When I was living in California I went to a drug and alcohol rehabilitation centre for children aged from about twelve to twenty-two years. The doctor, who was our student, felt that the practices of yoga, specifically yoga nidra, would somehow help a person come out of his addiction. We spoke with the different people at the helm of administration.
We devised a yoga program without actually knowing what would be beneficial. We looked at the type of personalities and considered their nature, whether they were violent and how they might react to not having any kind of drugs, injections or medication. We considered what kind of reactions we might expect from them, what type of understanding they had about certain practices of yoga, about yoga itself and whether they would be willing to accept yoga. I had to go for the initial teaching. Would they accept me in my orange skin as a teacher?
Taking all this into consideration, we devised a plan which initially consisted of the normal talk encouraging addicts to come out of their addiction. This was given by the doctor, Todd Mekuria. He used to give an introduction which would last fifteen to thirty minutes, depending on the mood of the addicts. Then he would invite me as guest speaker, but of course I would not speak. Instead I would say, "Let us do something."
We divided the whole group of children into two, one half having a violent nature and the other half a depressive nature.
To the violent group we taught pranayamas:
After six sessions which lasted about forty minutes on a daily basis, the doctors found that the addicts became quiet, passive, even docile. They would listen and discuss their problems, family matters, social conditions, the environment or the situations which forced them to take drugs or alcohol. This happened after just six sessions of pranayama.
After six sessions we stopped pranayama completely and introduced the concept of willpower or sankalpa. From the second session we started with the simple practice of yoga nidra, which continued again for six sessions. The doctors noticed that these young people who used to be dependent on drugs, nicotine injections, which created some sort of stimulation in the system, and other kinds of drugs, reduced their intake by 30 to 40% on a daily basis.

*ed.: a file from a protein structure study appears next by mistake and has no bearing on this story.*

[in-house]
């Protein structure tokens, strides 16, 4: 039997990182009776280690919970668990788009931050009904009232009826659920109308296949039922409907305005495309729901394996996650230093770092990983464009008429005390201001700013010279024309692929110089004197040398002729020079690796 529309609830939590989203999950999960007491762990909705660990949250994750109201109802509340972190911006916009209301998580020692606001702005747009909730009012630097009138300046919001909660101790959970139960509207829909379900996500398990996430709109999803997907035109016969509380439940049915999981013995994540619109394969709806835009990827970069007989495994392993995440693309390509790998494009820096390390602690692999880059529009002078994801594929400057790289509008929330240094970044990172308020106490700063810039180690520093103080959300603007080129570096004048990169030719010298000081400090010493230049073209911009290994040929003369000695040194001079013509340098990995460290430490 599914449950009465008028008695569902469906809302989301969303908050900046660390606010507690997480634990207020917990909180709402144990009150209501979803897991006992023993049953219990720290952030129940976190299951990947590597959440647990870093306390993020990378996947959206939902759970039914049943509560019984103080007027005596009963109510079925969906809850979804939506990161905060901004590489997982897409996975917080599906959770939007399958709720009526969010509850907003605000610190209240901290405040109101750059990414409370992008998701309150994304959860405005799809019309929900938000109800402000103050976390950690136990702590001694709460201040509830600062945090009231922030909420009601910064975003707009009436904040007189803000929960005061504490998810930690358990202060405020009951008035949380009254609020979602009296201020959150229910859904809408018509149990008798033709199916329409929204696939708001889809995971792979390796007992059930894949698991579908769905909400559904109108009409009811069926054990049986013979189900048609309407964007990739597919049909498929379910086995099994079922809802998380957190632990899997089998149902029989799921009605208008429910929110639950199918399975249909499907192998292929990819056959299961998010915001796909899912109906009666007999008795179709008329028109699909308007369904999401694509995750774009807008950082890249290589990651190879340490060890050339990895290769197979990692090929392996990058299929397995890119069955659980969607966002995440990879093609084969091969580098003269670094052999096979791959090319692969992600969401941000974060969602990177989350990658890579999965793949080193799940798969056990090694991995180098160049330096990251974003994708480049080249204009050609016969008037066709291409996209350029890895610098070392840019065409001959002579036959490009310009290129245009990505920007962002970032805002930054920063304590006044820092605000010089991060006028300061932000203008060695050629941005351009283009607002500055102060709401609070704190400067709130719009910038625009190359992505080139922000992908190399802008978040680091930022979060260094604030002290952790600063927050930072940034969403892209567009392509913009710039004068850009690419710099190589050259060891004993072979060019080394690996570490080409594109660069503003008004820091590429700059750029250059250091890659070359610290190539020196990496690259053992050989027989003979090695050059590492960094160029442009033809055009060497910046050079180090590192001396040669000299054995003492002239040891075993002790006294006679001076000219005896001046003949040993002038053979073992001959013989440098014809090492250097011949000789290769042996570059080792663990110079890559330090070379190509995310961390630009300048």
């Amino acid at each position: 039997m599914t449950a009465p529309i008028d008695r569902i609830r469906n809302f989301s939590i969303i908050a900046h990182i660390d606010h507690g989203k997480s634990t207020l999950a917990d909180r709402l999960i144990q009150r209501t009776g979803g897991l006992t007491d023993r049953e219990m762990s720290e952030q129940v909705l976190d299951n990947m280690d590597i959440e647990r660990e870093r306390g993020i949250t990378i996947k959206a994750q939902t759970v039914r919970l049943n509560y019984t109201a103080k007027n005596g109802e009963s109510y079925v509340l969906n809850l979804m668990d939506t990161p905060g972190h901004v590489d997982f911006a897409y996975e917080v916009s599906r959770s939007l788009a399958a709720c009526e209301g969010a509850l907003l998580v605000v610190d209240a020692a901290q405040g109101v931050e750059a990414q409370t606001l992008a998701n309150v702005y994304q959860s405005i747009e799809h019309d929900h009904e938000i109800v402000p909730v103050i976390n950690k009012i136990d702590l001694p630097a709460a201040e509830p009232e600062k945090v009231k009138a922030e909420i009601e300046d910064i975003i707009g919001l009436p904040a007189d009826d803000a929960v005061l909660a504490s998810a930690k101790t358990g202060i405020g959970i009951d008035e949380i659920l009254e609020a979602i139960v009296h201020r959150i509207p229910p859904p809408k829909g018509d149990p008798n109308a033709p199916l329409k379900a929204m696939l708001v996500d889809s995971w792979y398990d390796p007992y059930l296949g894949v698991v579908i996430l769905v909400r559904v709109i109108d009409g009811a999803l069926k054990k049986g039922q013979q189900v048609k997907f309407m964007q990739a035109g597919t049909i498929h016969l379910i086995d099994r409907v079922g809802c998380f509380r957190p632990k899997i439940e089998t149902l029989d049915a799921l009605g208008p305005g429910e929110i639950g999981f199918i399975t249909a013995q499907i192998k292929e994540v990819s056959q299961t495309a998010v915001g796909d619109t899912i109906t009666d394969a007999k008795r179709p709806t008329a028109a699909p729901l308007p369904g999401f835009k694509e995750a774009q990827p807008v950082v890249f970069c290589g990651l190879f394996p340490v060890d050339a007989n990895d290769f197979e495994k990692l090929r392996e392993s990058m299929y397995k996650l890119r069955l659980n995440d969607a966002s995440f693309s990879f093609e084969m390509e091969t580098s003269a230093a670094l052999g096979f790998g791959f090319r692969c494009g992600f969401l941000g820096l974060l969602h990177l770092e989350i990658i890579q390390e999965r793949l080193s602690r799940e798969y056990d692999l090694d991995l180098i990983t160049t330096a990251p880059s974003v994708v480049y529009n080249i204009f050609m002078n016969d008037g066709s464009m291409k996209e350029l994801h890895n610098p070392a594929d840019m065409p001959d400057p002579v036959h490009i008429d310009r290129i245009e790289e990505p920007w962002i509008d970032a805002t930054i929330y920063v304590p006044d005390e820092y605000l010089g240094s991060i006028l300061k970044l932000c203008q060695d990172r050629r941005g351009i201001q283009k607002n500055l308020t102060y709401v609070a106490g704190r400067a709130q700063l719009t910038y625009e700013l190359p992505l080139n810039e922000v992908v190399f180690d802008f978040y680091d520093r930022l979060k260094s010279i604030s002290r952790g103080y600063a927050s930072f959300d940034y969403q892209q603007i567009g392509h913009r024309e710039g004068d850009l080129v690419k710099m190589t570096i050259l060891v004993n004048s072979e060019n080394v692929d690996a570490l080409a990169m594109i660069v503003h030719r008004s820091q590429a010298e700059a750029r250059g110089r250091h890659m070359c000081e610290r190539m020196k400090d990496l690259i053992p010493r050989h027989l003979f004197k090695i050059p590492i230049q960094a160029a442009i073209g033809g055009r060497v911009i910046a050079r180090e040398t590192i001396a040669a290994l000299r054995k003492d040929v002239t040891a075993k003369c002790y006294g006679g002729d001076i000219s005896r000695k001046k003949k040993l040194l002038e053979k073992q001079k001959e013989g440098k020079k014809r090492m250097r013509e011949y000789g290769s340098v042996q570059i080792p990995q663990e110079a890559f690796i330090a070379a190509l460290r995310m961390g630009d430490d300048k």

In order to further enhance their mental awareness, to focus the mind and to develop concentration, we started to practise ajapa japa without a mantra. They simply observed the breath while sitting in a chair with the eyes closed, the body upright and straight, and tried to listen to the sound of the natural breath. They just had to keep listening to the sound of the natural breath. The introversion was so powerful that after the class, many used to say that they could feel and hear the blood flowing through their veins. Listening to and talking about the heartbeat is quite obvious as it is a major movement within the body, but they talked about the flow of blood which means that their concentration was intense. Their violent nature subsided as they became more accepting and understanding.
In the three-week course they had eighteen days of practice: six days each week with one day of talks. During that time a great change was felt by the practitioners and the staff who monitored them.
With the depressive group it was slightly difficult to motivate them to do anything. They simply would not do anything at all. So we started off not with the common practice of yoga nidra, instead we created a story and asked them to visualize it. They visualized a hike in the mountains, or a boat trip on the ocean. Different stories were created which helped to focus their attention.
It was more like visualization in shavasana than a yoga nidra. Gradually the concept of different sensations in the body along with the visualization was introduced.
Once they became interested in this form of storytelling, visualization and imagination, some pranayama combined with bandhas was added. Bhastrika was practised for a few days and later we introduced agnisar without the bhastrika. They were told that instead of actually breathing rapidly in and out through the nostrils, they should imagine that they were doing it, without breathing, through the stomach. The bandhas were introduced to stimulate blocked energy centres. Nadi shodhana was the last pranayama to be introduced.
After they had completed this set of practices we started meditation. This was more in line with chidakasha dharana, for with the depressive group we tried using only the visualization techniques for example, imagining that they were writing on a blackboard – different symbols, names, numbers and colours, shapes and sizes. Later we practised the advanced form of chidakasha dharana, where the brain is viewed as a room, and the practitioner goes deep down into that room.
While conducting the course, the children became more outgoing and communicative. The depressive group asked better questions in the question and answer sessions, as if they were constantly thinking, due to their introverted nature. It felt as though they were more aware of their feelings, emotions and needs in life than the group who were reacting to situations violently. The communication was better with the depressive group.
The last information I received from this doctor was that he had trained social workers in the system that we had devised. They were being sent out to teach in different rehabilitation centres in the Bay area of California, and were establishing this yoga program.
—1989, Ganga Darshan, Munger, printed in YOGA, Vol. 1, No. 3 (May 1990)